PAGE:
* That the prophet here referred to is no ordinary one appears evident, from the circumstance of there being none known who came after Moses, except Jesus Christ, bearing so striking a resemblance to him as is here implied. Hence God said, “ Hear now my words : if there be a prophet among you, I the Lord will make myself known unto him in a vision, and will speak unto him in a dream. My servant Moses is not so, who is faithful in all mine house. With him will I speak mouth to mouth, even apparently, and not in dark speeches; and the similitude of the Lord shall he behold;"* which is confirmed by the declaration afterwards made, that " there arose not a prophet since in Israel like unto Moses, whom the Lord knew face to face.”+
It is not denied that the manner in which Moses addressed the Israelites, demanding their attention to the prophet, of whom he spake, “ Unto him ye shall hearken,” might seem to
* Num. xii. 6–8. f Deut. xxxiv. 10.
refer the words to some person who should arise to succeed him in that generation. This, however, by no means follows necessarily; for it is a common way of speaking in the Scriptures, to enforce a duty on those immediately present, or speak of a privilege in connection with them, which more properly belongs to a remote generation. So Paul, writing of the coming of Christ, expresses himself as if it were about then to take place, although it is evident that what he refers to is not to be expected until the end of the world. " Then we which are alive and remain shall be caught up together with them in the clouds, to meet the Lord in the air: and so shall we ever be with the Lord.”*
But what sets the question of reference for ever at rest is the application which the Apostle Peter makes of these words to Christ, in Acts iii. 20—23: “ And he shall send Jesus Christ, which before was preached unto you: whom the heaven must receive until the times of restitution of all things, which God hath spoken by the mouth of all his holy prophets since the world began. For Moses truly said unto the fathers, a prophet shall the Lord your God raise up unto you of your brethren, like unto me; him shall ye hear in all things, whatsoever he shall say unto you. And it shall come to pass, that every soul which will not hear that prophet, shall be destroyed from among the people.”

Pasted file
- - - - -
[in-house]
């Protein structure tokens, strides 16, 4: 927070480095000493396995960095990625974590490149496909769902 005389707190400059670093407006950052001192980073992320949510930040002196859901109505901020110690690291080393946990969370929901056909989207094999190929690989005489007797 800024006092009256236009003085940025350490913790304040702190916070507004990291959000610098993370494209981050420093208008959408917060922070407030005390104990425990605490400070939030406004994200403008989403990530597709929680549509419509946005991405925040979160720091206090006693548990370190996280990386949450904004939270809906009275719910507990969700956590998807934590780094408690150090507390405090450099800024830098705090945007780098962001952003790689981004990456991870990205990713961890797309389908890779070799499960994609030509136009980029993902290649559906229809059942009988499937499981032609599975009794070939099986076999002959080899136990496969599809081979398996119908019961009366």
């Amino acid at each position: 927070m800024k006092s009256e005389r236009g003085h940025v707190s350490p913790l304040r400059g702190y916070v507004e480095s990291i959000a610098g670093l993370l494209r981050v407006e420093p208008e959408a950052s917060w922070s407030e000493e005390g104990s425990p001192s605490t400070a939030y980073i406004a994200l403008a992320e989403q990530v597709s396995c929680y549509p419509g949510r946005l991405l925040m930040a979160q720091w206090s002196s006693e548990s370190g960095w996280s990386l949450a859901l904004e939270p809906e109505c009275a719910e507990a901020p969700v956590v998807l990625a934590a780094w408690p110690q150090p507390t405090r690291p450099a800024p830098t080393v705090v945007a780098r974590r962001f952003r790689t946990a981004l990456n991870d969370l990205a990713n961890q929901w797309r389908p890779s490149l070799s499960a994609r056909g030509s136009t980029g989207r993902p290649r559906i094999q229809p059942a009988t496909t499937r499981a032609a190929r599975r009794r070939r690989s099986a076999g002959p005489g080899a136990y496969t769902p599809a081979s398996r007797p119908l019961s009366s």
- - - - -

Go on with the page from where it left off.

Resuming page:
The only question, then, is as to the particulars in which the great Jewish lawgiver was intended to be considered a type of Christ, or the import of the words "like unto me.” That Moses
* 1 Thess. iv, 17.
and Christ resembled each other in their characters and doings, every one who is acquainted with their lives and histories must be aware; hence it has been observed, the name of Moses (drawn out) imports the circumstances in which he was discovered in his infancy by Pharaoh's daughter; so Christ was drawn out of poverty and obscurity. Moses was meanly born; so was Christ the son of a poor virgin. Immediately after his birth Moses was exposed to the persecution of Pharaoh-so was Christ to the cruelty of Herod; but as the former was miraculously preserved, the same was the case with the latter. Moses left the court of Pharaoh to be the deliverer of the people of God, and Christ descended from heaven to come into our world to die on the cross for our salvation. Moses was meek above all men, and Christ was perfect meekness itself; hence the prophet said of him, “He was oppressed, and he was afflicted, yet he opened not his mouth: he is brought as a lamb to the slaughter, and as a sheep before her shearers is dumb, so he openeth not his mouth."* “ Moses verily was faithful in all his house ; but Christ as a son over hi own house."† At his offering to deliver Israel he met with opposition from his own kindred, whom he was willing to help, and by them his offer was often rejected; in like manner Christ 66 came unto his own, and his own received him not," # " neither did his brethren believe in him.”g Moses instituted the passover, and Christ appointed his own supper. Both were lawgivers, and both wrought * Isa. liii. 7. + Heb. iii. 5, 6. * John i. 11. § John vii. 5.